Doing the Right Thing Means Ignoring Detraction, Cont.

In an earlier post, I asserted that doing the right thing usually requires ignoring detractors. Well, in many cases, it requires even bolder defiance, as was the case for the first racially integrated college basketball team in Mississippi:

“There’s an unwritten law that no college from Mississippi can play against blacks,” he says. “It was crazy stuff. If you play against them, they’re going to want to play on your team. If they play on your team, they want to dance with your girls. If they dance with your girls, they’re going to marry your girls.”

 

But Mississippi State played anyway, defying a court order to stop them from segregationist Gov. Ross Barnett.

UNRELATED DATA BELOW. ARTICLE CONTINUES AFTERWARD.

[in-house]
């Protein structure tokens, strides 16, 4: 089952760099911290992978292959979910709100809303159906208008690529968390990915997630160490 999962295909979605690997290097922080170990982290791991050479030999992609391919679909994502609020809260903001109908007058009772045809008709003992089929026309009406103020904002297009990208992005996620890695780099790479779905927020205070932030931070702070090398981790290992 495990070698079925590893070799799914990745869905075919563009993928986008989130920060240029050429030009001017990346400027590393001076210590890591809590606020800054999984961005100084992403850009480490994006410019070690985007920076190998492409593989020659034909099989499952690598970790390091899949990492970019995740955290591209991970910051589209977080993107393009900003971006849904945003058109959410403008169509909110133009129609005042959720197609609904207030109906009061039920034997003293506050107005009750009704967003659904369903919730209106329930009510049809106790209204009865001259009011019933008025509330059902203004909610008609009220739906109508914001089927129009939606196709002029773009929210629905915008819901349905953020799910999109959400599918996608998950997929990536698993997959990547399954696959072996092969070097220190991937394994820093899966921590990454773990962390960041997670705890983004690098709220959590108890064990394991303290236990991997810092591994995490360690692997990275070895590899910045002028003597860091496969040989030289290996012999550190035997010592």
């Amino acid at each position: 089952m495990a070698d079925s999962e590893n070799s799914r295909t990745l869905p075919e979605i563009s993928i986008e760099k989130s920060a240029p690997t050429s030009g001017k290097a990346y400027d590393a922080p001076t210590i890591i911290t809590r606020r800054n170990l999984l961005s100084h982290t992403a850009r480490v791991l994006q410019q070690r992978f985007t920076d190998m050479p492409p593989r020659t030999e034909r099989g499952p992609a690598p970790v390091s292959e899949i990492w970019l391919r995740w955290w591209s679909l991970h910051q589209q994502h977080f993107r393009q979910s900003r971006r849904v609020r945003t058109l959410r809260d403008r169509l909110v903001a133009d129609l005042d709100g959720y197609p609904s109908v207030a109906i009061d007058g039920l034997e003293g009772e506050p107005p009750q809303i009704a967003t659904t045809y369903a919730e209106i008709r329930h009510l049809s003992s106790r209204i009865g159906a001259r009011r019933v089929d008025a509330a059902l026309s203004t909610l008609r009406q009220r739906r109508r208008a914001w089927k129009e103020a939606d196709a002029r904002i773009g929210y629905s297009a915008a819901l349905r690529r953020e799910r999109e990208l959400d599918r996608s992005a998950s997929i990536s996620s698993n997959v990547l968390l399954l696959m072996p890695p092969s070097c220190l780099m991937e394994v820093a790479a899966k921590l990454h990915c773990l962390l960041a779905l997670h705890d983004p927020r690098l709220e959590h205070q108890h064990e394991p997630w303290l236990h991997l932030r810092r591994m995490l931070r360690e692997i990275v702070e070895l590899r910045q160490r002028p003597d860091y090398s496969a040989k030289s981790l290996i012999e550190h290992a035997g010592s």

This is just to make the point that it’s not just generically hard to do the right thing. Doing the right thing is often socially arduous because it’s the opposite of what many people aggressively declare to be the right thing. I think we tend to underappreciate how hard our society rides the intrepid few who will later (sometimes obviously) be vindicated by history. 

H/T Humanity, I Love You., which is an excellent blog run by a fellow Marine at Columbia University.

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